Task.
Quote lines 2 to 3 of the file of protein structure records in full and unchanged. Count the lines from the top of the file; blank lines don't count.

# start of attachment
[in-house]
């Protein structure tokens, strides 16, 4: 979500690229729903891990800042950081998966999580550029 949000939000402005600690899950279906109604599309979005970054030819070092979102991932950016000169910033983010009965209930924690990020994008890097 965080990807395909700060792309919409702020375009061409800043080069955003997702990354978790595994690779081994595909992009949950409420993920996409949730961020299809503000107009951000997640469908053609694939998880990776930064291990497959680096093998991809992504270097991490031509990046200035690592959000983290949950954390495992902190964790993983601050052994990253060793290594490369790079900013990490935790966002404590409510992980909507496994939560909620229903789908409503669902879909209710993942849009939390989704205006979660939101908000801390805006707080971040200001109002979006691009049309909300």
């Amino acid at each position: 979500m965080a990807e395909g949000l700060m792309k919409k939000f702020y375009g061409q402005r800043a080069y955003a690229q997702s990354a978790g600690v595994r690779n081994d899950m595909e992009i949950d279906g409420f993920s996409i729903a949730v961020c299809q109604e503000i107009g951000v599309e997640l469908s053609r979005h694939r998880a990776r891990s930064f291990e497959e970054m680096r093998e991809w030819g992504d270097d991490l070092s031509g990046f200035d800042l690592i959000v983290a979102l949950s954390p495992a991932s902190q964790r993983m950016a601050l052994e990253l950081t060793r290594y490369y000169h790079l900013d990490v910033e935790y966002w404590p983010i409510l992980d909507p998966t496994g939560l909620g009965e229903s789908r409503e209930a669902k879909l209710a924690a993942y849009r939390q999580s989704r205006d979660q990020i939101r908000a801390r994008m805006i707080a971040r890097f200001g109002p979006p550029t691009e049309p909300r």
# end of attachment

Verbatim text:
């Protein structure tokens, strides 16, 4: 979500690229729903891990800042950081998966999580550029 949000939000402005600690899950279906109604599309979005970054030819070092979102991932950016000169910033983010009965209930924690990020994008890097 965080990807395909700060792309919409702020375009061409800043080069955003997702990354978790595994690779081994595909992009949950409420993920996409949730961020299809503000107009951000997640469908053609694939998880990776930064291990497959680096093998991809992504270097991490031509990046200035690592959000983290949950954390495992902190964790993983601050052994990253060793290594490369790079900013990490935790966002404590409510992980909507496994939560909620229903789908409503669902879909209710993942849009939390989704205006979660939101908000801390805006707080971040200001109002979006691009049309909300």
């Amino acid at each position: 979500m965080a990807e395909g949000l700060m792309k919409k939000f702020y375009g061409q402005r800043a080069y955003a690229q997702s990354a978790g600690v595994r690779n081994d899950m595909e992009i949950d279906g409420f993920s996409i729903a949730v961020c299809q109604e503000i107009g951000v599309e997640l469908s053609r979005h694939r998880a990776r891990s930064f291990e497959e970054m680096r093998e991809w030819g992504d270097d991490l070092s031509g990046f200035d800042l690592i959000v983290a979102l949950s954390p495992a991932s902190q964790r993983m950016a601050l052994e990253l950081t060793r290594y490369y000169h790079l900013d990490v910033e935790y966002w404590p983010i409510l992980d909507p998966t496994g939560l909620g009965e229903s789908r409503e209930a669902k879909l209710a924690a993942y849009r939390q999580s989704r205006d979660q990020i939101r908000a801390r994008m805006i707080a971040r890097f200001g109002p979006p550029t691009e049309p909300r």